Bacterial incidence and antibiotic sensitivity pattern in moderate and severe infections in hospitalised patients.J Indian Med Assoc. 2009 Jan; 107(1):21-2, 24-5.JI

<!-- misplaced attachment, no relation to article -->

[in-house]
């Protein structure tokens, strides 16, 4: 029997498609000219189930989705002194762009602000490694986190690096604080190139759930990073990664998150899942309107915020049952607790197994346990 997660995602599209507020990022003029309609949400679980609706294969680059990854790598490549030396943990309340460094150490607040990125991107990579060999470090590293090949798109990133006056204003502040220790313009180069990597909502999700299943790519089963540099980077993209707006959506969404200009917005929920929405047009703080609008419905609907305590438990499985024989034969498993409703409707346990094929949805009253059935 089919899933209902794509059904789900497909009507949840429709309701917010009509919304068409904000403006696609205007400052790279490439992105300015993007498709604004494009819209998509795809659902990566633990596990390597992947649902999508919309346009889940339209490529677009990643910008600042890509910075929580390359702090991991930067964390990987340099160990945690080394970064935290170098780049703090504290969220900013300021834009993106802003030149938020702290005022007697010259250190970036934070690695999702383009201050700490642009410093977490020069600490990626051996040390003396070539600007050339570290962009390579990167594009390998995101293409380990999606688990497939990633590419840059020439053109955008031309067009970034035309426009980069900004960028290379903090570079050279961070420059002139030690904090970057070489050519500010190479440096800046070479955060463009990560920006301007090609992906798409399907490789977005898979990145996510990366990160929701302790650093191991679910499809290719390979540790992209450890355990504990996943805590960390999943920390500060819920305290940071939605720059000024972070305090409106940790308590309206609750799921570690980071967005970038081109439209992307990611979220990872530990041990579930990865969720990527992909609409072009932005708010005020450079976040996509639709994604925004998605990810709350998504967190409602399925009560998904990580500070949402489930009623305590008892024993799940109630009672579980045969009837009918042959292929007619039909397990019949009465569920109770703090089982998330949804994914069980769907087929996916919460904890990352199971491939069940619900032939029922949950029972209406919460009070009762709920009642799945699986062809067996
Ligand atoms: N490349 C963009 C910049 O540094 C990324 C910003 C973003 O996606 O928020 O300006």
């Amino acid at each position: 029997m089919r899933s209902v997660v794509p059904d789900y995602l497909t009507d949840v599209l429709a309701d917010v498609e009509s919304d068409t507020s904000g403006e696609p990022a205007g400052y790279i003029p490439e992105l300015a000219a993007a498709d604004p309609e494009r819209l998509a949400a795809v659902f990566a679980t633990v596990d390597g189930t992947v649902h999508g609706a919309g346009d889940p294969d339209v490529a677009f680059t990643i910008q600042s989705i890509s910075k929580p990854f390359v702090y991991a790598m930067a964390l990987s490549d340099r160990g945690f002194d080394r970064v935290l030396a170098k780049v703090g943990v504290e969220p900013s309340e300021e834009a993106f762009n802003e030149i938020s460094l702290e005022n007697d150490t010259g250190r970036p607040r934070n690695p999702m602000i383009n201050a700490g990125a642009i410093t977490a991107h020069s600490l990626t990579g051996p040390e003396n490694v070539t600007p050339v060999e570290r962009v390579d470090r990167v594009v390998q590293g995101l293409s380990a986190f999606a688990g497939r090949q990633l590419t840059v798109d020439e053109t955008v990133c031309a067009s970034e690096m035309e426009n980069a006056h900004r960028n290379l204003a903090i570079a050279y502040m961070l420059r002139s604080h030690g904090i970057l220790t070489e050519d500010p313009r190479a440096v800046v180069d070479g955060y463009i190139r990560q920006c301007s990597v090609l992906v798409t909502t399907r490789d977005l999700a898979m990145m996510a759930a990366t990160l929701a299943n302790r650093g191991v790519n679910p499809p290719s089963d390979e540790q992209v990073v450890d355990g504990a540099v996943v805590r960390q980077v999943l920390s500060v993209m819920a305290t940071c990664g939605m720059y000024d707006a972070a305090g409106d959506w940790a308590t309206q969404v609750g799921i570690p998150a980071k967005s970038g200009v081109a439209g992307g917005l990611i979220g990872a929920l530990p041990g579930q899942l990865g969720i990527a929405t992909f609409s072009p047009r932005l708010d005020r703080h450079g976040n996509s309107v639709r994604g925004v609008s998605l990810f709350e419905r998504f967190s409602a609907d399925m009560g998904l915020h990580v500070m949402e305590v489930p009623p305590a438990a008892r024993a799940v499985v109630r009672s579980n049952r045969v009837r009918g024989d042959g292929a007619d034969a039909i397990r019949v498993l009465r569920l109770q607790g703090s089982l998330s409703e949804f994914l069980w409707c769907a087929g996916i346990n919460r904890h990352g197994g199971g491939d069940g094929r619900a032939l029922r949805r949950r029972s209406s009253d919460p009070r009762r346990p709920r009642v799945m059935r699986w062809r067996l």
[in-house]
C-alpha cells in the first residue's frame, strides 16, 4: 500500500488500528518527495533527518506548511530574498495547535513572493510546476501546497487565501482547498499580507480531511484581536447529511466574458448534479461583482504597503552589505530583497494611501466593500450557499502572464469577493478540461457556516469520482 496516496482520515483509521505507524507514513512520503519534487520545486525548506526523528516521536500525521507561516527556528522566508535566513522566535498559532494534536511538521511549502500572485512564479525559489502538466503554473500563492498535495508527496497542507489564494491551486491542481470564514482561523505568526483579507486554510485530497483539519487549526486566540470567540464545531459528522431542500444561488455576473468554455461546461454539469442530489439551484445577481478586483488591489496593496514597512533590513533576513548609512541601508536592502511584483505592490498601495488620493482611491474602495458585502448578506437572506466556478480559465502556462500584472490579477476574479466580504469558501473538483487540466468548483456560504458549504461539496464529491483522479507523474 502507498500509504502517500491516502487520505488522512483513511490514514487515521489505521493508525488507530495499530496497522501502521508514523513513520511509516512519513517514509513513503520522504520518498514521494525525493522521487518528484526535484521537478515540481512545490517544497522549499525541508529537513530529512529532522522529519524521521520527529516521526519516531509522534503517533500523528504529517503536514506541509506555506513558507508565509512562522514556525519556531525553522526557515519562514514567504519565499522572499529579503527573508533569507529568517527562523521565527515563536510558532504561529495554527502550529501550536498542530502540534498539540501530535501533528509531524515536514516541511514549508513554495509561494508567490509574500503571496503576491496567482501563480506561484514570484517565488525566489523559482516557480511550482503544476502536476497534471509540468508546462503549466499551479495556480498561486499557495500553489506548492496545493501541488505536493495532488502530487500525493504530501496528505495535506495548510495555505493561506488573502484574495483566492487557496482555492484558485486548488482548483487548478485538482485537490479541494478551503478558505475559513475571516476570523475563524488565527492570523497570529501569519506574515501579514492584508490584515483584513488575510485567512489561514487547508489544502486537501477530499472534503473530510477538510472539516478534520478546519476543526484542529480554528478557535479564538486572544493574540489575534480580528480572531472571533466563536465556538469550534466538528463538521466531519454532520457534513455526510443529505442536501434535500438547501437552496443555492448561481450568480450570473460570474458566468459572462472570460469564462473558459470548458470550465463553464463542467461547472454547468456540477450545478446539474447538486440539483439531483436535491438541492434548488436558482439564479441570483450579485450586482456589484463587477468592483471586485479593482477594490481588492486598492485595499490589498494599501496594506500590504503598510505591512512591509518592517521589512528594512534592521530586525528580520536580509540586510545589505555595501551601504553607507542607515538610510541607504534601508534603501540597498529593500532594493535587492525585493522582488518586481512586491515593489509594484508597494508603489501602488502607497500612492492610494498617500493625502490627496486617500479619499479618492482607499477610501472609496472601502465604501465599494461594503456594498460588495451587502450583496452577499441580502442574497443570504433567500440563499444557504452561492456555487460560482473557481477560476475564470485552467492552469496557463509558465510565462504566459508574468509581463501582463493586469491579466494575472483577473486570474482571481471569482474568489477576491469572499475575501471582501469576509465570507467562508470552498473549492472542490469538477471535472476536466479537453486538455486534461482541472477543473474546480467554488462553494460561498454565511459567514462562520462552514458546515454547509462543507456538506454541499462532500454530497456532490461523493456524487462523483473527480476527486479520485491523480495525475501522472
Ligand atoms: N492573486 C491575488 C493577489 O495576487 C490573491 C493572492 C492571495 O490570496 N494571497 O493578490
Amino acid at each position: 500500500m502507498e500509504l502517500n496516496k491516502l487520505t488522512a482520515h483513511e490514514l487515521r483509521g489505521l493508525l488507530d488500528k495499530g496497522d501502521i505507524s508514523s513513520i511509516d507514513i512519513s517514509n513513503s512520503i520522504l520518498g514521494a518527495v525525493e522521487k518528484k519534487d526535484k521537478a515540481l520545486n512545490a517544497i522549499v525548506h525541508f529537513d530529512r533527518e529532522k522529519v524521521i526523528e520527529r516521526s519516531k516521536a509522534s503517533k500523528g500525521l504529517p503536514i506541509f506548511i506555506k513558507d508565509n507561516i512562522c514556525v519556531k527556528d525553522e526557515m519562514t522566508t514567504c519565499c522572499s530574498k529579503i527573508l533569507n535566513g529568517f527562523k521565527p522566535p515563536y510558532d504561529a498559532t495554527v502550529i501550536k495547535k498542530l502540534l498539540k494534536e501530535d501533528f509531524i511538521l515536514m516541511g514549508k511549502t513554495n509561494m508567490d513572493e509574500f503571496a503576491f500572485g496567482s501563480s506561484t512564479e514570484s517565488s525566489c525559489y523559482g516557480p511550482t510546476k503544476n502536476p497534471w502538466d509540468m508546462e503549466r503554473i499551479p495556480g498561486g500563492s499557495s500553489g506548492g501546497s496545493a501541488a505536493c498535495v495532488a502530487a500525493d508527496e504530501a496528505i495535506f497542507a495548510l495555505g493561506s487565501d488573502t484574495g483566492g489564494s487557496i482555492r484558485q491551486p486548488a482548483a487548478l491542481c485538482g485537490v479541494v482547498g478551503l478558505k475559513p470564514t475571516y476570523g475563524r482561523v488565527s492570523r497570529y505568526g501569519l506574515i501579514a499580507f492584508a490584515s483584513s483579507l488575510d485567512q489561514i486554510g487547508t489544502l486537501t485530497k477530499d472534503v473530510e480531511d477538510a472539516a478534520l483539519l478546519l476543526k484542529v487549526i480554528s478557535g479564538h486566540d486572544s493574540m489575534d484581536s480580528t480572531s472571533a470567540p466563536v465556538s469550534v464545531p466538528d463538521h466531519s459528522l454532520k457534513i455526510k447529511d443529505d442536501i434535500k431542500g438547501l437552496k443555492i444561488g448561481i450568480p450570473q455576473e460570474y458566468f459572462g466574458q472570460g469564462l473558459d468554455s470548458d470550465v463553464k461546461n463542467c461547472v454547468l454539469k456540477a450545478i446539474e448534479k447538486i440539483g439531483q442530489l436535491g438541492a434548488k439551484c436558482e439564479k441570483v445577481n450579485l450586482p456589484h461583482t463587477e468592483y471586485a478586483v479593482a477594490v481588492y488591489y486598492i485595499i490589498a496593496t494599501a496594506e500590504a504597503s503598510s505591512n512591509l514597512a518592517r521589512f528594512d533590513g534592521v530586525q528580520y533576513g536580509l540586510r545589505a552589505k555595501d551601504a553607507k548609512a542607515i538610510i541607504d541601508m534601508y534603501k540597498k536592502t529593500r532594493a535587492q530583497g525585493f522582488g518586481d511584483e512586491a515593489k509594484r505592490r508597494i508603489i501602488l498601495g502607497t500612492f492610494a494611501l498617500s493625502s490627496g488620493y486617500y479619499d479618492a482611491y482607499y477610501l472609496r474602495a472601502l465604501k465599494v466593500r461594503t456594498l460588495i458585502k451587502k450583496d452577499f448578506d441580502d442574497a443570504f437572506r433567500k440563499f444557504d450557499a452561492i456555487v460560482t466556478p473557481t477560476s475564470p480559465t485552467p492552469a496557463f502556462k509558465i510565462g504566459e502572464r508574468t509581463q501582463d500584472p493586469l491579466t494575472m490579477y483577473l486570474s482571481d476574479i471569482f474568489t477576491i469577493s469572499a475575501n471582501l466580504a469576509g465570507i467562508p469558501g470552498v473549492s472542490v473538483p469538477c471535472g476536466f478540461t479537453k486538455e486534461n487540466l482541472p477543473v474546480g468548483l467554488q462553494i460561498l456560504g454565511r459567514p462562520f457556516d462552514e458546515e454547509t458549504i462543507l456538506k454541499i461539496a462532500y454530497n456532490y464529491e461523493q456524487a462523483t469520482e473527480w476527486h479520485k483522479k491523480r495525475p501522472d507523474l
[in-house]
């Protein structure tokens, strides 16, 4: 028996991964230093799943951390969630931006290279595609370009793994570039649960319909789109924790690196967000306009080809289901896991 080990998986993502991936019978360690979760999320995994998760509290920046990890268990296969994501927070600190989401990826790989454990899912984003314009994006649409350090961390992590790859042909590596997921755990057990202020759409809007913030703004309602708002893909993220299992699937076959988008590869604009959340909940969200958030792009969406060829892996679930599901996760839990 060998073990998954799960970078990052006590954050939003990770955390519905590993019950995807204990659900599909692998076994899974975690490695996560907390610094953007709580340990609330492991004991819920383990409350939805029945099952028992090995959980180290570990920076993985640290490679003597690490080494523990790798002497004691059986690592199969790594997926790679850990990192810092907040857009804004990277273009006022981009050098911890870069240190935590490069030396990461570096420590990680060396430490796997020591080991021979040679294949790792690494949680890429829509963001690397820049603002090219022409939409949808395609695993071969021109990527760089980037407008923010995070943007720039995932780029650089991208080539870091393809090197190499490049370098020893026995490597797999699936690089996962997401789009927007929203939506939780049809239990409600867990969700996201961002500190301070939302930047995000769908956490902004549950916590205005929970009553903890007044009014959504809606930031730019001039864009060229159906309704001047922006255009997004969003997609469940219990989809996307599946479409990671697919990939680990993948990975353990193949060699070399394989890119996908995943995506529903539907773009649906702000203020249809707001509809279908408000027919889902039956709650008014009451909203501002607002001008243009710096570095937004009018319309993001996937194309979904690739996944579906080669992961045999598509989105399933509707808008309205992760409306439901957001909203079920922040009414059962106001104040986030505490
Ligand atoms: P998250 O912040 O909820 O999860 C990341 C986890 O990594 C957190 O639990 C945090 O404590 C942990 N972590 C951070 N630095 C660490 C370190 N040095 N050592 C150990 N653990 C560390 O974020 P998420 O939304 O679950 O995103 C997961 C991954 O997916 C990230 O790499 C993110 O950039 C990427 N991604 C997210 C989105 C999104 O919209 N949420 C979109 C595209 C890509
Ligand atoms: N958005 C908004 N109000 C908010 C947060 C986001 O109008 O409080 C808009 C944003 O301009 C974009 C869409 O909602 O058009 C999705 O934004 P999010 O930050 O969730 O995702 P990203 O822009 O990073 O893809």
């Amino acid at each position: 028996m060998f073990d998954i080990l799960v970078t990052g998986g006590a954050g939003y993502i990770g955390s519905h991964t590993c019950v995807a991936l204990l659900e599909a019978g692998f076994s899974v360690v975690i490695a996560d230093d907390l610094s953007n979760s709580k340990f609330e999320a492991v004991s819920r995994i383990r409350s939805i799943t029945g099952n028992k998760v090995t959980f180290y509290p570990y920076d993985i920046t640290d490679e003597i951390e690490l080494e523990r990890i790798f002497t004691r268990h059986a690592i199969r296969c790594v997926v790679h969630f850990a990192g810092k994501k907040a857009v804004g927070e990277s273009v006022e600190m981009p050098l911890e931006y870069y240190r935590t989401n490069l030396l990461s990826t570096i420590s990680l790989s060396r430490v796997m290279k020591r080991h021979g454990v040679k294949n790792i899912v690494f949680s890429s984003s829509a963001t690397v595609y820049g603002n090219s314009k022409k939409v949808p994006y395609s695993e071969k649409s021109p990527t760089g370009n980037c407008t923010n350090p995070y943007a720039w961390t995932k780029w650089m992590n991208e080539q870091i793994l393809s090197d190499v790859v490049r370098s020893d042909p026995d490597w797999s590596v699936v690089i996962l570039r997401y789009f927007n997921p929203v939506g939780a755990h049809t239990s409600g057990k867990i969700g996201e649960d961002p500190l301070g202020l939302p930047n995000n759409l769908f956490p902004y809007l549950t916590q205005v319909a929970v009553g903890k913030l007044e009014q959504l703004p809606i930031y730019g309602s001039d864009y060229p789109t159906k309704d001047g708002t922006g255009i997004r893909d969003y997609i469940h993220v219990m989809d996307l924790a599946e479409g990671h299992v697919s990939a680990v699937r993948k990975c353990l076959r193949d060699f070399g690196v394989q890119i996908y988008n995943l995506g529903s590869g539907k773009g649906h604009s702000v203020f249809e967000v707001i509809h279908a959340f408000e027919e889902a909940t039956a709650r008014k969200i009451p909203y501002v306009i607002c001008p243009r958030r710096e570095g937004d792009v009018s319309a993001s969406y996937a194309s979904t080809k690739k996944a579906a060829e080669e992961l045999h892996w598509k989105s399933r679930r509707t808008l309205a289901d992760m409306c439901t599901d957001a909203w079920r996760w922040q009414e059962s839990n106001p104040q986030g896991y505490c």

Infectious diseases are among the leading causes of death and sometimes curable. Bacteria are the most common aetiology in hospitalised patients. Objectives of this study were to evaluate the incidence of bacterial infections and their pattern of susceptibility to antibiotics in moderate and severe infections in hospitalised patients. The study was performed in the apical teaching hospital of West Bengal in the first half of 2005. Patients admitted in medical wards and medical ICU, suffering from moderate and severe infections having APACHE-II score > 5 were studied. Clinical evaluation, routine and specific investigations were done in each case. Microbiological samplings were tried on day 1, after completion of antibiotic therapy and in between as required. Aerobic BACTEC bacterial culture and sensitivity tests were done. Pending initial culture and sensitivity report empiric antibiotic therapy was started, which was modified on getting the culture and sensitivity report. Outcome was observed as no response, cured, resolved, inconclusive, died and left against medical advice. Out of 40 patients total number of samples were 54 and that of sites of infections were 48. Primary site could not be detected in 11 infections (22.9%). Commonest form was urinary tract infection and abdominal infection in community acquired infection (n=18) and pneumonia in hospital acquired infection (n = 15). Culture was positive in 33 (61.11%), Gram-negative infection was more common in general, but incidence of Gram-positive infection was also quite high and Gram-positive infection was more common in community acquired infection. In general S aureus was most common bacteria -8 (24.24%). In community acquired infection S aureus 4 (22.22%) predominated followed by E coli and in hospital acquired infection S aureus -4 (26.66%) followed by E coli and P aeruginosa. Incidence of methicillin resistant Staph aureus was low. But it constituted 50% of S aureus. No methicillin resistant Staph aureus was found in community acquired infection. Two isolates of vancomycin intermediate sensitive Staph aureus were observed. Methicillin resistant Staph aureus showed maximum sensitivity to linezolid (100%) and all methicillin resistant Staph aureus but one vancomycin intermediate sensitive Staph aureus were sensitive to vancomycin. Coagulase negative Staph aureus were all sensitive to vancomycin and linezolid. Gram-negatives were mostly resistant to aminoglycosides and P aeruginosa were all sensitive to aztreonam. Single strain of S typhi as isolated was resistant to ceftriaxone and ciprofloxacin. P miribalis, P aeruginosa and coagulase negative Staph aureus were notoriously multidrug resistant; 82.5% of cases responded to treatment of which 35% were cured microbiologically. Gram-negative infection was more common overall, but incidence of Gram-positive infection was also very high. Gram-negative infections were responsible for more severe infections and case fatality. Multidrug resistant Gram-positive infections are rising.